The speech was remarkable for its lack of defensiveness and negativity. Our relations with neighbours are being created on a new foundation: the joint fight against poverty. It is the same theme: rancour keeps us poor. It might be easy to dismiss the speech as being short on major policy announcements. Financial inclusion is a work in progress; as is broad banding. Free insurance, was an inevitable reminder of a democratic commitment to the poor. The only moment he seemed genuinely at sea was in describing what might replace the Planning Commission. The “sansad adarsh gram” scheme sounds like a cross between a centrally sponsored scheme and MPLAD in disguise: institutionally dubious. On the economy, the sense of aspiration was palpable. “No defect” manufacturing is a much better aspiration than the self justifying homilies to jugaad we are used to. But Independence Day Speeches are not meant for policy wonks, and the Prime Minister rightly kept away from that.
A republican monarchy can enlist energies in a unique way. But it also has its drawbacks. The first is that when you imagine the people marching in lock step, how do you account for disagreement? Is the invocation of consensus and unity an ideological mystification? Is criticism, something to which he referred, understood as genuine, or simply to be dismissed as obstructionist rancour? Citizens will rightly point to Modi that the gap between his dream and its institutional incarnation is wide. He clearly has understood how communalism can wreck the country that we need to rise above the “us versus them” binaries. How does a communalism free India translate in the killing fields of UP or the hallowed chambers of Parliament, where the Prime Minister’s colleagues have certainly added fuel to fire? Strong affirmative action for Dalits is required. But how does a new caste paradigm emerge, when the BJP government three days ago endorsed reservations for the Jat community? The idea of “no effect” manufacturing that has no deleterious impact on the environment is terrific. But how do we explain the fact that the Ministry of Environment seems to be gutting what meagre environmental protections we have?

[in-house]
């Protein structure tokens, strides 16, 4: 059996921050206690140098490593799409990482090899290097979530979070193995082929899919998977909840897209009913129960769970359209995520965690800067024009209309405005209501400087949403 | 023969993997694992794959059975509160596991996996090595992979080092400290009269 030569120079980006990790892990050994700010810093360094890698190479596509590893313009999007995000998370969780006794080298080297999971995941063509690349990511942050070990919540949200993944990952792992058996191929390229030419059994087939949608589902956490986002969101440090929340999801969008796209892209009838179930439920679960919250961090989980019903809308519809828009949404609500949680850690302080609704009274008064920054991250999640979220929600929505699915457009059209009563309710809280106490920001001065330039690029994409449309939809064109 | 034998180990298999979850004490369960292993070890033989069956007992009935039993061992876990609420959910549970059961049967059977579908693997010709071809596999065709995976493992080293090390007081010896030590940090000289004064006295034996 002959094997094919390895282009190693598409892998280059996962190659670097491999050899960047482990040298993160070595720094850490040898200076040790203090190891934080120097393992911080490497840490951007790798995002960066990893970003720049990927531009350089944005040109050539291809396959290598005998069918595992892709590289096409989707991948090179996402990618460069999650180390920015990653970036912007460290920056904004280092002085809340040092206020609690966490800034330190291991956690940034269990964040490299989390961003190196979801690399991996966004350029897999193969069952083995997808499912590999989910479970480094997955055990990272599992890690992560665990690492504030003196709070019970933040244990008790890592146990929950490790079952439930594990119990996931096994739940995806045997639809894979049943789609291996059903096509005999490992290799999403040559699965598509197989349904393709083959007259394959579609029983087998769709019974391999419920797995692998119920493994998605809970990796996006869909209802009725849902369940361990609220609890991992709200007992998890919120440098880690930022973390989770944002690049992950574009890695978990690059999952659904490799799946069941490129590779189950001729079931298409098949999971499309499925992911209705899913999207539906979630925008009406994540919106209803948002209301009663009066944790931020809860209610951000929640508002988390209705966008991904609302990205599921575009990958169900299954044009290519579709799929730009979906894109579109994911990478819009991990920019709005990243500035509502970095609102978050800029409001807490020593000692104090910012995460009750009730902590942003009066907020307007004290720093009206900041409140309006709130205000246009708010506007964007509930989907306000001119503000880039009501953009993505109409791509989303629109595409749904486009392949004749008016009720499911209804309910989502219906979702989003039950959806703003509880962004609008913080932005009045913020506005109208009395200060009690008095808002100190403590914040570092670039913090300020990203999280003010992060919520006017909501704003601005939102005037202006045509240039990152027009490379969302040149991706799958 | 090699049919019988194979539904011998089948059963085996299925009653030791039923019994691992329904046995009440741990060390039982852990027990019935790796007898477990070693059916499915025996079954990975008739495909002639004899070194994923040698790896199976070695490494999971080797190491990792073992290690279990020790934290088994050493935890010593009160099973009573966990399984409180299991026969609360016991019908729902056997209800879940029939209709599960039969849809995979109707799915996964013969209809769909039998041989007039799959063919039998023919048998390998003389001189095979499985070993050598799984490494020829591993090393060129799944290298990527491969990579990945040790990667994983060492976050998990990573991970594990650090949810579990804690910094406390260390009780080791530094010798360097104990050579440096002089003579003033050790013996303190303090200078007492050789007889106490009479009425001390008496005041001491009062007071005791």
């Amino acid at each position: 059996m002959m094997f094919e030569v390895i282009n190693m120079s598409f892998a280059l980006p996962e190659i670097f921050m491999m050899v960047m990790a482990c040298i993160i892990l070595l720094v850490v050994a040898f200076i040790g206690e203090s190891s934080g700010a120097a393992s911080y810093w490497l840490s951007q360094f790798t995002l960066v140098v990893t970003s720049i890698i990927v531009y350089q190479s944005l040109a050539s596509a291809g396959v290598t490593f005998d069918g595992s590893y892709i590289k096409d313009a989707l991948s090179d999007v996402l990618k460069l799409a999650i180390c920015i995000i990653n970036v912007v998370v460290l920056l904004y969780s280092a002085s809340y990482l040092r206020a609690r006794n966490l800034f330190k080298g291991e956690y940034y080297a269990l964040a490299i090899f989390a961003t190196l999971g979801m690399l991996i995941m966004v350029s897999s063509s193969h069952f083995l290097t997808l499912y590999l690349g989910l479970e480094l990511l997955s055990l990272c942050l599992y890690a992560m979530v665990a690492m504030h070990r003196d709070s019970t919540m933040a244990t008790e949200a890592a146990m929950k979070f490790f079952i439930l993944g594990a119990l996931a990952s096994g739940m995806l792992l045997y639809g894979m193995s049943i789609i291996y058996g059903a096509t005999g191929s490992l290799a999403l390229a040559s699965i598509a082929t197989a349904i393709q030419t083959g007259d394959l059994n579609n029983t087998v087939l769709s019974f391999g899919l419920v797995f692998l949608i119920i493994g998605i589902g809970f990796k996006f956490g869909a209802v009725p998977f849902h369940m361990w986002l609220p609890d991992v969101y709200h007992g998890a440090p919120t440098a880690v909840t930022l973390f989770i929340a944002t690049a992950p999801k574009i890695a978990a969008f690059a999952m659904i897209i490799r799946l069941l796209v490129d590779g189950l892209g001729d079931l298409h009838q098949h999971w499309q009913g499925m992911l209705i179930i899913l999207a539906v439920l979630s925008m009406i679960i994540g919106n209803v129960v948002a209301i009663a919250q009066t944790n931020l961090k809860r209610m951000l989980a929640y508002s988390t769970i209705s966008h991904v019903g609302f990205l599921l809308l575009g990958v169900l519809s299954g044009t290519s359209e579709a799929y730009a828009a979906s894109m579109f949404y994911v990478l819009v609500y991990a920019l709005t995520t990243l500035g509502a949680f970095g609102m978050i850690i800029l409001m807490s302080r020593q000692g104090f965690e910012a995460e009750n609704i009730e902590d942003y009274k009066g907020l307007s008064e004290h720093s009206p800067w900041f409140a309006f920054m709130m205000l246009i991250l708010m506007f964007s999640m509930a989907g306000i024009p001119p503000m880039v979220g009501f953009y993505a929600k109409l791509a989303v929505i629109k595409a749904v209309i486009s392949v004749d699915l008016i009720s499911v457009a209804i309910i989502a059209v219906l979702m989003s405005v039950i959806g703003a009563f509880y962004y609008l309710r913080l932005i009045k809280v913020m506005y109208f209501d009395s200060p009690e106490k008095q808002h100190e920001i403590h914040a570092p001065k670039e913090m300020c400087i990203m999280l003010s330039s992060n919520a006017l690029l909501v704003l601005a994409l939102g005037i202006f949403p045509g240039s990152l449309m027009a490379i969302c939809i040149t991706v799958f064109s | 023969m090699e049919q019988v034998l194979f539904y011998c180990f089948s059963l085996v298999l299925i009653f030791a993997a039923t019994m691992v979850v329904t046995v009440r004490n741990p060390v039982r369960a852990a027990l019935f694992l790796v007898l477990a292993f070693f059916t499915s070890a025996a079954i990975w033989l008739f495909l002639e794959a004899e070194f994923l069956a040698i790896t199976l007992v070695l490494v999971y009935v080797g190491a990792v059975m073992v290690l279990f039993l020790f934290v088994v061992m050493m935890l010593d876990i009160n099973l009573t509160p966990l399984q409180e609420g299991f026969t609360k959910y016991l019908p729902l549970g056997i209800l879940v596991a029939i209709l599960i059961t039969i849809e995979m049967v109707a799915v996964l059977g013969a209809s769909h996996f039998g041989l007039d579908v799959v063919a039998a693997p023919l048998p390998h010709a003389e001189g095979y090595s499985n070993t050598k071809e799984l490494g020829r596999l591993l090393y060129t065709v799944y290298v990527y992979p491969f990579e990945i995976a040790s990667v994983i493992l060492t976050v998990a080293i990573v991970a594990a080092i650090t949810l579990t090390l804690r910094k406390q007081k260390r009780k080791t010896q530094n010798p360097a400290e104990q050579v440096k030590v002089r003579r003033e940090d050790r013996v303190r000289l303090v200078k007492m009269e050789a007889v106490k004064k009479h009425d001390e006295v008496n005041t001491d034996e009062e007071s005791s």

Modi’s unprecedented democratic strength has an energy, vigour and elements of a vision. But the capillaries of institutional power that will nourish this vision are still absent. He has grasped that a measure of discipline in government is one aspect of this institutional regeneration. His commitment to renewing government in the opening lines was admirable. But this disciplinarian aspect is at most, only a small aspect of what is required. Indeed, the emphasis on discipline can sometimes render problems invisible. One historian, Hall, wrote of De Gaulle, “ His cabinet meetings, by all accounts, were not discussions, but rather series of ministerial reports, the various discussants being treated like school children being graded by their disciplinarian teacher.” This proved to be a weakness as well. Democracy is about getting the right balance between consensus and difference; it is not about producing a regimented unity.
When you incarnate the people in you, it gives tremendous power and confidence. But it can also sometimes render invisible the mediating institutions that have an effect on them. The words uttered on August 15, are a welcome departure. But their effects will be secured by institutions built in their image. De Gaulle, thought that what would make France new was simply the fact that he was new. Modi should not make the same mistake.